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5 tablatures for God Forbid


God Forbid - Equilibrium (8,5/10) - USA - 2012

Genre: Metalcore / Groove Metal / Thrash Metal
Label: Victory
Playing time: 53:48
Band homepage: God Forbid

Tracklist:

  1. Don’t Tell me What To Dream
  2. My Rebirth
  3. A Few Good Men
  4. Scraping The Walls
  5. Conquer
  6. Equilibrium
  7. Overcome
  8. Cornered
  9. This Is Who I Am
  10. Move On
  11. Pages
  12. Awakening
  13. Where We Come From
God Forbid - Equilibrium

GOD FORBID were never a band I really got into during their heyday as the thrashier version of KILLSWITCH ENGAGE (still haven’t really). On paper, that sounds like something I’d be all about but albums like "Gone Forever" and the highly acclaimed "IV: Constitution Of Treason," always seemed overly polished and lacked the big hooks of more successful acts like KILLSWITCH or SHADOWS FALL. Then, out of nowhere came the bludgeoning monstrosity that is "Earthsblood." With that record the band transcended the Metalcore genre, becoming the embodiment of what would happen if MASTODON suddenly decided to play Thrash Metal by way of CHIMAIRA. "Earthsblood" is an insanely awesome album, crammed with memorable songs, that only gets better with each listen. Thus, it was with great anticipation that I awaited their next release, which has now come to fruition in the form of "Equilibrium" and it’s strikingly CONVERGE-like cover art. 

Opener, “Don’t Tell Me What To Dream”, kicks in with an undoubtedly Hardcore beatdown, not dissimilar to what bands like EMMURE are churning out these days, however it has a groovy, more complex vibe to it that sets it apart from that pool of sub-mediocrity. This song is probably the heaviest on the album and furthermore the band reverts to their familiar, Melodic Thrash style for the rest of the album’s duration. So it’s not the continuation of "Earthsblood" that I longed for, …but fear not! After the first listen I was ready to proclaim this as the finest Metalcore album since "End Of Heartache" – such is the band’s form (If you’ve ever enjoyed anything by KILLSWITCH ENGAGE or DARKEST HOUR, you need this album). Dallas Cole’s presence is not missed in the slightest; the leads laid down by brother Cole, Doc and his replacement – HIMSA's (now there’s a great, and truly underrated Metalcore band) Matt Wicklund are the best they’ve ever been on a GOD FORBID record. However, it has taken me a while to getting around to writing this review because, with each repeated listen, that same impact that I felt the first time was strangely absent, and I was at a loss as to how to feel about the album.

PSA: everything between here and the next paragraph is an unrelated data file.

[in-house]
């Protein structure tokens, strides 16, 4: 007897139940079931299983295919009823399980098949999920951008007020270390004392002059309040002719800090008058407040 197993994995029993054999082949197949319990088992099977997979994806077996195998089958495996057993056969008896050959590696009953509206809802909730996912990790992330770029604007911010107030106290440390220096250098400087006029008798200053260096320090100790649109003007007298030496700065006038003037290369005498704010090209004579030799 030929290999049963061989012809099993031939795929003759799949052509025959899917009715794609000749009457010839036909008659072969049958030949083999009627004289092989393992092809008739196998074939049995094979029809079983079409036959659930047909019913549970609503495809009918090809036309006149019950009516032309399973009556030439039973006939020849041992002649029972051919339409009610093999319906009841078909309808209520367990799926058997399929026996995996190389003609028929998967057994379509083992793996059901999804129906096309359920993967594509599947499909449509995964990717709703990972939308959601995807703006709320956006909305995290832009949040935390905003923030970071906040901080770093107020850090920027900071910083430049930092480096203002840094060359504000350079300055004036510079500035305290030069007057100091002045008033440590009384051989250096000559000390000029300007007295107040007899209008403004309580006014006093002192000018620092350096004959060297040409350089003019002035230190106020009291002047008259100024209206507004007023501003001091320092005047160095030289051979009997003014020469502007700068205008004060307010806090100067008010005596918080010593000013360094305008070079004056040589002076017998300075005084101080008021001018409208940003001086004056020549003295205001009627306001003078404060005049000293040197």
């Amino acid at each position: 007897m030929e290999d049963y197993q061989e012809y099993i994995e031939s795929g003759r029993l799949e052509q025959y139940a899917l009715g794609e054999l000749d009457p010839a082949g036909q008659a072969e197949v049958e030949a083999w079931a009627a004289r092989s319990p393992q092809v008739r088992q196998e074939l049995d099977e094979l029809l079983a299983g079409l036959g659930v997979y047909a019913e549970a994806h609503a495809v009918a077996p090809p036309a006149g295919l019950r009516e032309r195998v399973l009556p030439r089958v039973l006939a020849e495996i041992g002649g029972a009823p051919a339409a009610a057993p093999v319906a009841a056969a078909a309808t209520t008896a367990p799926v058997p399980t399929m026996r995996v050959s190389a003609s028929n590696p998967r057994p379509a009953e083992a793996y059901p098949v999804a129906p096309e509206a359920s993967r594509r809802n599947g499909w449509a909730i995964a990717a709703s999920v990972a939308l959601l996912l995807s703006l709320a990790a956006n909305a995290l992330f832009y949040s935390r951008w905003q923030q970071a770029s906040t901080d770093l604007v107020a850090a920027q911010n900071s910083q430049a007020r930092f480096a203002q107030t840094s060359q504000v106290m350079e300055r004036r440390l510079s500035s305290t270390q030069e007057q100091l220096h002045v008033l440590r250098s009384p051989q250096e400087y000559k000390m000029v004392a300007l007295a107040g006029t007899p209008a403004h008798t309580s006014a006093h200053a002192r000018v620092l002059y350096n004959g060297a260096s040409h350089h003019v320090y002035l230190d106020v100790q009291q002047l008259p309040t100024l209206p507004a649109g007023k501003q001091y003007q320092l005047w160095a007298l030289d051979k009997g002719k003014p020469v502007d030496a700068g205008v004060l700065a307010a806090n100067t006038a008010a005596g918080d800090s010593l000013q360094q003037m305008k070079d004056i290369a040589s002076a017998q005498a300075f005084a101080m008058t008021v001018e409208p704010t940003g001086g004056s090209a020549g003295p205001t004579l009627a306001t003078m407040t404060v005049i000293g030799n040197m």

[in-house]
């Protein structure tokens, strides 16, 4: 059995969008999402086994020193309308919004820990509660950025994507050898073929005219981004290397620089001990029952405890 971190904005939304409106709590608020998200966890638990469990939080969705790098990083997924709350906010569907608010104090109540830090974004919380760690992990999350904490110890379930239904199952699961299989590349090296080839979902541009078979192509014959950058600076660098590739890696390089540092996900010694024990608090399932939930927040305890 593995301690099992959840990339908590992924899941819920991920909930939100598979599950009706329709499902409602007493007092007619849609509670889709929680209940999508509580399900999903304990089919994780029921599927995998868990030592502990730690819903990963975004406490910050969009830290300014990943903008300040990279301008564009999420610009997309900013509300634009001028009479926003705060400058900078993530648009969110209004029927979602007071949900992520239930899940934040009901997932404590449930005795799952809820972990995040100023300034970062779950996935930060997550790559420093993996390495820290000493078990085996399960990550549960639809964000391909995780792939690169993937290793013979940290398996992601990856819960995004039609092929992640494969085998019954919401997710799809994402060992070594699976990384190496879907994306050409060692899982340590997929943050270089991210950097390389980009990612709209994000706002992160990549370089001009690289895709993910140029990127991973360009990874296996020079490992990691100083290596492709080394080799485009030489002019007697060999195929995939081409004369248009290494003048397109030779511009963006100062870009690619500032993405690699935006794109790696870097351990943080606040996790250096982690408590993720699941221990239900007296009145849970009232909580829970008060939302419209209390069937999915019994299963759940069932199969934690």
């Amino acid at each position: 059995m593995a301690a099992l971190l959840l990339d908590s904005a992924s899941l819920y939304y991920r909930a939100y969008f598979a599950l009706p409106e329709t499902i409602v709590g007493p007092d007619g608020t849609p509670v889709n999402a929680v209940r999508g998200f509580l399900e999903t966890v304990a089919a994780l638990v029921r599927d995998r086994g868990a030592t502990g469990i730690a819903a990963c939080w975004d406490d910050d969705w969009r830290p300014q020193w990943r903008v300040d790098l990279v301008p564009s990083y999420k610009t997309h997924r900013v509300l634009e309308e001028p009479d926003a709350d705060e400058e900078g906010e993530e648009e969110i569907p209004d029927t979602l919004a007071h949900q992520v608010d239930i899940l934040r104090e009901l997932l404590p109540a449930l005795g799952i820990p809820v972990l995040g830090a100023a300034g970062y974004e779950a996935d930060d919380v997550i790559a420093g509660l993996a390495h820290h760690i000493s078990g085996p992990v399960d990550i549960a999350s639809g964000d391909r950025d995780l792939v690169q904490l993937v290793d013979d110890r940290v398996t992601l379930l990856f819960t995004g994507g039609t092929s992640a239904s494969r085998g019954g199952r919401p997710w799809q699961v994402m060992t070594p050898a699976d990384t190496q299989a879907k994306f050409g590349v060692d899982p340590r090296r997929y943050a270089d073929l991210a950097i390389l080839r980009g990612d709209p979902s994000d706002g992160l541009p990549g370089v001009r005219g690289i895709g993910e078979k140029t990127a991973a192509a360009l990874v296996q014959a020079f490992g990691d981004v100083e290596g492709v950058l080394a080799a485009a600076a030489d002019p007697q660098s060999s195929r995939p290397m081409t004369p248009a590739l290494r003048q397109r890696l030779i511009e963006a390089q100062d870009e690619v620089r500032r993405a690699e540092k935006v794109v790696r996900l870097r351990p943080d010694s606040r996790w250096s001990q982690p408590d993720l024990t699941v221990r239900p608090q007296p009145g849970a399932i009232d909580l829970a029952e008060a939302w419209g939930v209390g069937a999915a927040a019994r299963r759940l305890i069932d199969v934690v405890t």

Perseverence prevailed and I have now unlocked the mystery. I now know the secret. You see, the thing about "Equilibrium" is that, rather than like most frontloaded albums, the best of "Equilibrium" doesn’t kick in until about half way. Post title-track, the album takes a heavier and considerably more consistent turn. Plenty of the melody remains, most notably on “Overcome” with it’s STILL REMAINS style, chorus synth and slow, melodic, solos – this track strikes me as a future show closer – but GOD FORBID are at their best when they’re their most fierce; “Move On” invokes CHIMAIRA at their most threatening while “This Is Who I Am” oozes MACHINE HEAD like menace (not least because of the song title). Indeed, Byron Davis makes a far better growler/screamer (come the end of “This Is Who I Am” he sounds truly colossal) than he does an over-produced clean-singer. 

The only other qualm I have with "Equalibrium," which coincides with the earlier observation of the album’s later half, is the track ordering. This may seem pedantic but I truly feel that something as simple as switching around the softer, overly melodic “My Rebirth” with the thrashier “A Few Good Men” would give the album a better flow overall, and help resolve the duality the standing track ordering creates.

Other than that, "Equilibrium" is an outstanding record. Along with BLEEDING THROUGH’s latest (released earlier this year), which could not be more at the other end of the Metalcore spectrum, "Equilibrium" proves there’s still some life in the genre - even if it appears to be on its last legs.

 

(Online April 3, 2012)

Joshua Bulleid



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